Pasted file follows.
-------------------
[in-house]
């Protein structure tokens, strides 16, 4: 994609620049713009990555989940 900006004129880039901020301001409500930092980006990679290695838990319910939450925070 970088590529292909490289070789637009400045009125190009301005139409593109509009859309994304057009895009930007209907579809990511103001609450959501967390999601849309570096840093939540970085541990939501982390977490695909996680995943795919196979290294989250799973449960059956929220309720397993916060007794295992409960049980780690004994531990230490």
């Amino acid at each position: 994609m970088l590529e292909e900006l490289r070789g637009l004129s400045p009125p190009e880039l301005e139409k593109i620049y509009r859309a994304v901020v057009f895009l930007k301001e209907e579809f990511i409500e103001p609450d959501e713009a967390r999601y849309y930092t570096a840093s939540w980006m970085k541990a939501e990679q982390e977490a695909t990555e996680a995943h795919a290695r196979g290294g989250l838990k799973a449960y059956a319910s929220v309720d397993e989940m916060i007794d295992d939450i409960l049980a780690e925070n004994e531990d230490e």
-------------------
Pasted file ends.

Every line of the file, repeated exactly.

[in-house]
């Protein structure tokens, strides 16, 4: 994609620049713009990555989940 900006004129880039901020301001409500930092980006990679290695838990319910939450925070 970088590529292909490289070789637009400045009125190009301005139409593109509009859309994304057009895009930007209907579809990511103001609450959501967390999601849309570096840093939540970085541990939501982390977490695909996680995943795919196979290294989250799973449960059956929220309720397993916060007794295992409960049980780690004994531990230490």
């Amino acid at each position: 994609m970088l590529e292909e900006l490289r070789g637009l004129s400045p009125p190009e880039l301005e139409k593109i620049y509009r859309a994304v901020v057009f895009l930007k301001e209907e579809f990511i409500e103001p609450d959501e713009a967390r999601y849309y930092t570096a840093s939540w980006m970085k541990a939501e990679q982390e977490a695909t990555e996680a995943h795919a290695r196979g290294g989250l838990k799973a449960y059956a319910s929220v309720d397993e989940m916060i007794d295992d939450i409960l049980a780690e925070n004994e531990d230490e």